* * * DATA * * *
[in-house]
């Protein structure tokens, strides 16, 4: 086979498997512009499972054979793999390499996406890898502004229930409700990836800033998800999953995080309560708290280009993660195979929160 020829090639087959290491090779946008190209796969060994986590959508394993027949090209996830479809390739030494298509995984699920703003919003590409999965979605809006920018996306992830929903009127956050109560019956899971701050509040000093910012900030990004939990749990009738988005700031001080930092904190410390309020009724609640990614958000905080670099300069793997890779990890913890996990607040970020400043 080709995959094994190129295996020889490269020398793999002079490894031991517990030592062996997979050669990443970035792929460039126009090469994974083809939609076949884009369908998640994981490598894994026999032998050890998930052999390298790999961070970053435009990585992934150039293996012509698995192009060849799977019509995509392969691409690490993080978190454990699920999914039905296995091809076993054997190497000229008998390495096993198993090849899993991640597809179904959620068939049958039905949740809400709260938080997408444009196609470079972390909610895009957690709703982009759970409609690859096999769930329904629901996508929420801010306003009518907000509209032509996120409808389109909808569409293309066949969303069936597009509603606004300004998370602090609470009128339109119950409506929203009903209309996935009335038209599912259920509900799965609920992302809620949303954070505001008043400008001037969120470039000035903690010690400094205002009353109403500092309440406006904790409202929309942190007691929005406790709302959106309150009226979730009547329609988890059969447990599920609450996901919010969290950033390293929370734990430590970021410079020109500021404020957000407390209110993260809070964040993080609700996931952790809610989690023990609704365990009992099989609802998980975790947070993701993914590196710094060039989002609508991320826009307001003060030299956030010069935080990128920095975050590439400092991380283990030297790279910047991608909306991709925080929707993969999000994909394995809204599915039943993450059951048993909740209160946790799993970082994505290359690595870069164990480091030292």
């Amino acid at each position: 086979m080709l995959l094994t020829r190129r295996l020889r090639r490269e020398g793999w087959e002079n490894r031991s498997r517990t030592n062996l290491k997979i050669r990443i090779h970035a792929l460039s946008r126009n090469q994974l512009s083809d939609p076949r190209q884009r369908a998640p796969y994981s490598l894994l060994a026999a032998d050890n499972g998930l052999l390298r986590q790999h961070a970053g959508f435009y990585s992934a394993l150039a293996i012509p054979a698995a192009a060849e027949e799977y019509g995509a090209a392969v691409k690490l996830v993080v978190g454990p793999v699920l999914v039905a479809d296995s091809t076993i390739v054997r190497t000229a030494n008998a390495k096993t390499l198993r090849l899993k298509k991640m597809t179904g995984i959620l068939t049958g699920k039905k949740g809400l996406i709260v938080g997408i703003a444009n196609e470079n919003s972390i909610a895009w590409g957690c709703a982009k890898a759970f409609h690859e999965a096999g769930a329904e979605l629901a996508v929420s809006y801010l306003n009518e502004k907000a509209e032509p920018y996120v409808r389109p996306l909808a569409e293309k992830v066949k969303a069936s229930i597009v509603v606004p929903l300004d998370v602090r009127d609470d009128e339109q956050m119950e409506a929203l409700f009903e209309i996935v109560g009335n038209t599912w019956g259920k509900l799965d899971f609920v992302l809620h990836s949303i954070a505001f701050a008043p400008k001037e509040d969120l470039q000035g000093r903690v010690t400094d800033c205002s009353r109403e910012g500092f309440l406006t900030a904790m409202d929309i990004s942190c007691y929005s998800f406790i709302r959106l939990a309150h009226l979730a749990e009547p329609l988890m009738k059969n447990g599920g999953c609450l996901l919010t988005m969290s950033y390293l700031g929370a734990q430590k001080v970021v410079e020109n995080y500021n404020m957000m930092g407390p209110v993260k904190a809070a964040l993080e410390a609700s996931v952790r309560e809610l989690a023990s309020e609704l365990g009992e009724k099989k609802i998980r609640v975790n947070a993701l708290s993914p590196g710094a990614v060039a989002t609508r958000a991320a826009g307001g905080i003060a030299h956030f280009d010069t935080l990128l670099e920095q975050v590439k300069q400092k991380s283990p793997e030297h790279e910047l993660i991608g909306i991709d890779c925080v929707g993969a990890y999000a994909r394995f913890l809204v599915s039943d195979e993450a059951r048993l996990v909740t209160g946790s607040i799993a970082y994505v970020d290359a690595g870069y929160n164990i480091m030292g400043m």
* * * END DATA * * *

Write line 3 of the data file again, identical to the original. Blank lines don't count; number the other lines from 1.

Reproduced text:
């Amino acid at each position: 086979m080709l995959l094994t020829r190129r295996l020889r090639r490269e020398g793999w087959e002079n490894r031991s498997r517990t030592n062996l290491k997979i050669r990443i090779h970035a792929l460039s946008r126009n090469q994974l512009s083809d939609p076949r190209q884009r369908a998640p796969y994981s490598l894994l060994a026999a032998d050890n499972g998930l052999l390298r986590q790999h961070a970053g959508f435009y990585s992934a394993l150039a293996i012509p054979a698995a192009a060849e027949e799977y019509g995509a090209a392969v691409k690490l996830v993080v978190g454990p793999v699920l999914v039905a479809d296995s091809t076993i390739v054997r190497t000229a030494n008998a390495k096993t390499l198993r090849l899993k298509k991640m597809t179904g995984i959620l068939t049958g699920k039905k949740g809400l996406i709260v938080g997408i703003a444009n196609e470079n919003s972390i909610a895009w590409g957690c709703a982009k890898a759970f409609h690859e999965a096999g769930a329904e979605l629901a996508v929420s809006y801010l306003n009518e502004k907000a509209e032509p920018y996120v409808r389109p996306l909808a569409e293309k992830v066949k969303a069936s229930i597009v509603v606004p929903l300004d998370v602090r009127d609470d009128e339109q956050m119950e409506a929203l409700f009903e209309i996935v109560g009335n038209t599912w019956g259920k509900l799965d899971f609920v992302l809620h990836s949303i954070a505001f701050a008043p400008k001037e509040d969120l470039q000035g000093r903690v010690t400094d800033c205002s009353r109403e910012g500092f309440l406006t900030a904790m409202d929309i990004s942190c007691y929005s998800f406790i709302r959106l939990a309150h009226l979730a749990e009547p329609l988890m009738k059969n447990g599920g999953c609450l996901l919010t988005m969290s950033y390293l700031g929370a734990q430590k001080v970021v410079e020109n995080y500021n404020m957000m930092g407390p209110v993260k904190a809070a964040l993080e410390a609700s996931v952790r309560e809610l989690a023990s309020e609704l365990g009992e009724k099989k609802i998980r609640v975790n947070a993701l708290s993914p590196g710094a990614v060039a989002t609508r958000a991320a826009g307001g905080i003060a030299h956030f280009d010069t935080l990128l670099e920095q975050v590439k300069q400092k991380s283990p793997e030297h790279e910047l993660i991608g909306i991709d890779c925080v929707g993969a990890y999000a994909r394995f913890l809204v599915s039943d195979e993450a059951r048993l996990v909740t209160g946790s607040i799993a970082y994505v970020d290359a690595g870069y929160n164990i480091m030292g400043m």